Good old reliable Iron Savior. Steadily releasing new music and with every album you know what you’re going to get. Fist pumping, sci-fi power metal is what. And here the Germans are again with their twelfth full length Skycrest, coming just eighteen months after the previous effort Kill or get Killed (2019). That last album was a fairly anonymous addition to the band’s discography, but momentum seems to be back for Skycrest, which shows some growth to the band’s signature style and an even bigger turn for the melodic; though they’ve always had it in them they have with age veered slightly toward a more melodic sound, but without sacrificing weight or crunch to the meaty riffage, and this album continues that stretch as it opens up on a token intro and then straight into the fist pumping fray of the title song; big vocal lines, massive choruses and thick, melodic riffing blending with the signature speed metal origins.
So while there are some goodies to find in this mixed bag of, well… goodies, there are a few filler songs to pad the runtime as well, and the track list could do with a changeup. When End of the Rainbow fades out on that sweet, rollicking solo that would be the natural end of the album, but for whatever reason they’ve tossed in a pretty useless token ballad in Ease Your Pain to drag the album on. Admittedly closer Ode to the Brave is one of the heftier numbers on the album, with one of the most memorable choruses on the album and a speedy romp through fleshy riffage and soloing galore. Toss in fleshy Silver Bullet for a deeper, darker atmosphere and Welcome to the New World with its hyper catchiness and you get a more versatile Iron Savior album than in a long time, though of course at times it manages to fall into the “tried and true” pitfalls, leaning too heavy on the old formula to carry them through; Raise the Flag is utterly bland in its praise of heavy metal a couple songs like Hellbreaker and There Can be Only One drag on in a slow plod.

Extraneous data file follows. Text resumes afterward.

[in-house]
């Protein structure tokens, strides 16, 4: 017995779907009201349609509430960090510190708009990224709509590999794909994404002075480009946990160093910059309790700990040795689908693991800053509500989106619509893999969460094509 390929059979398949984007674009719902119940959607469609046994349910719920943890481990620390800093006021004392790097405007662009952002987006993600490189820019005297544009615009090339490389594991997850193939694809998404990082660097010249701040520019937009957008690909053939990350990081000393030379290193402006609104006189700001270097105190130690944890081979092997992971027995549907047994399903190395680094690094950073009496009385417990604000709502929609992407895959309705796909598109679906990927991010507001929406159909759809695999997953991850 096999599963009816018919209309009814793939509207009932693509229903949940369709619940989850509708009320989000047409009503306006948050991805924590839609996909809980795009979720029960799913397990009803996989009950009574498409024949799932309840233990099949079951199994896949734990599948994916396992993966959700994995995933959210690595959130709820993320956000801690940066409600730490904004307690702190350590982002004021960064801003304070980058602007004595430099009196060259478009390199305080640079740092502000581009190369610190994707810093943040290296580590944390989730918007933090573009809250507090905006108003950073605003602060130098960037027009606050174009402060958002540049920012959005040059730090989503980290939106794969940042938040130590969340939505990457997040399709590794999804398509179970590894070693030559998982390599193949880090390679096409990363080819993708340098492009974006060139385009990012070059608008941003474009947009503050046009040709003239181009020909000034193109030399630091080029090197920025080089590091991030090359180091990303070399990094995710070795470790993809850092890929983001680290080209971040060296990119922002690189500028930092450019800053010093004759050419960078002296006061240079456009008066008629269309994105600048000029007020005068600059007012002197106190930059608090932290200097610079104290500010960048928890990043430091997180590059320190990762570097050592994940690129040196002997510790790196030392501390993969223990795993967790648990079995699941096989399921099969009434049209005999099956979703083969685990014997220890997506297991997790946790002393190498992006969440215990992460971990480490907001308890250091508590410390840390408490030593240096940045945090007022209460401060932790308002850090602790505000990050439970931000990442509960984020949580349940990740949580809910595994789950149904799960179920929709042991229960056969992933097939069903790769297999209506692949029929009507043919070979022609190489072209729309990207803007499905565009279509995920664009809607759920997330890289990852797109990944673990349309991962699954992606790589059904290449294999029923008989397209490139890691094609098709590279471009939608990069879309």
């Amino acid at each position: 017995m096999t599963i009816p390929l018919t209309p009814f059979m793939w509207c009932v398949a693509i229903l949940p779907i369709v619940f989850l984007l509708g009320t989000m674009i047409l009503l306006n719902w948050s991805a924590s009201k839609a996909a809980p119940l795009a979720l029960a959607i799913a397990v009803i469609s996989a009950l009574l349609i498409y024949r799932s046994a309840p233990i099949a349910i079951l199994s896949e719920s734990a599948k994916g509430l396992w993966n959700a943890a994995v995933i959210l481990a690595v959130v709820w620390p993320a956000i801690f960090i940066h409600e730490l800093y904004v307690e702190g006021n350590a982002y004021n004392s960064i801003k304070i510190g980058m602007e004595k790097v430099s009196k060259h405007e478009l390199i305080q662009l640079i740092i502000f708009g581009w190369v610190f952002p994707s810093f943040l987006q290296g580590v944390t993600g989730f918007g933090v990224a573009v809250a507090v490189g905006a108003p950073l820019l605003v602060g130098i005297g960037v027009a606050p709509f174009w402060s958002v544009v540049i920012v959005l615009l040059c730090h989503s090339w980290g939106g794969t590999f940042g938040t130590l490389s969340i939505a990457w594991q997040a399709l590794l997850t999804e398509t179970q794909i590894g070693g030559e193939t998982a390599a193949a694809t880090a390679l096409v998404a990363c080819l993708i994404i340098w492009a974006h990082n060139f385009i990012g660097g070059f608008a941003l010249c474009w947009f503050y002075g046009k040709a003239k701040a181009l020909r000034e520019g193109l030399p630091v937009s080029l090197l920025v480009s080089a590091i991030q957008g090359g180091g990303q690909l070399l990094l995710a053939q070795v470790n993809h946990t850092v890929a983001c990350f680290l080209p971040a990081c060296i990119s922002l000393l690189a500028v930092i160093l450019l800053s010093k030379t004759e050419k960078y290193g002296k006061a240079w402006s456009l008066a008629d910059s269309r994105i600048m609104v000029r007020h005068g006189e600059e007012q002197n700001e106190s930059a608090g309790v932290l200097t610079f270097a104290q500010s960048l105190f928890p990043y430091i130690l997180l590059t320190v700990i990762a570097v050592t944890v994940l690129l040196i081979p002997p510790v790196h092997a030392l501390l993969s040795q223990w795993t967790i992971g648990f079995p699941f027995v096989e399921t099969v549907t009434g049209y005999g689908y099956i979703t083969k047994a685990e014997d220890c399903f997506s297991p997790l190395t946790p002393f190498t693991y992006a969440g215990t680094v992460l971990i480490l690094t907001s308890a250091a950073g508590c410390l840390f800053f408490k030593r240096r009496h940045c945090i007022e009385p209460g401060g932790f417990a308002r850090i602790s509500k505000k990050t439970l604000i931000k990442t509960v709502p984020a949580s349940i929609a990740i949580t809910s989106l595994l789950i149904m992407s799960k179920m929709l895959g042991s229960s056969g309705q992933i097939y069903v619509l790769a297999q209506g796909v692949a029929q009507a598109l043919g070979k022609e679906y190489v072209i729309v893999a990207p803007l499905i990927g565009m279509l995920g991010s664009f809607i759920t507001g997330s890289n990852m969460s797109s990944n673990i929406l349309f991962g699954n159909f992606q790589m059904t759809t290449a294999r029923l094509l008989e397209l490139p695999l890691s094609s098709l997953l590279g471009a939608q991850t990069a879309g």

Skycrest presents a step up from the previous album, which was pretty much business as usual with few actual highlights. Sure, it might be business as usual this time too, but it sounds heaps more fun, the melodic flair and fun soloing blasting in full force from the moment the title track blasts off. It’s one of Iron Savior’s most fun and best albums since 2011’s The Landing, while still being ostensibly pretty much the same as every album they’ve made since about the same time as well. They’re not reinventing the wheel here - or even themselves for that matter - but they’re obviously having heaps of fun doing what they do, and every other album seems to toss that little special something into the mix. If you didn’t like the last album, you’re probably not going to like this one either, but if one is into the traditional Iron Savior formula, Skycrest will be a decent, if not great, album to meet that quirk, with a melodic twang to deviate ever so slightly from the speed metal formula. Good old reliable Iron Savior.
Standout tracks: Skycrest, Silver Bullet, Ode to the Brave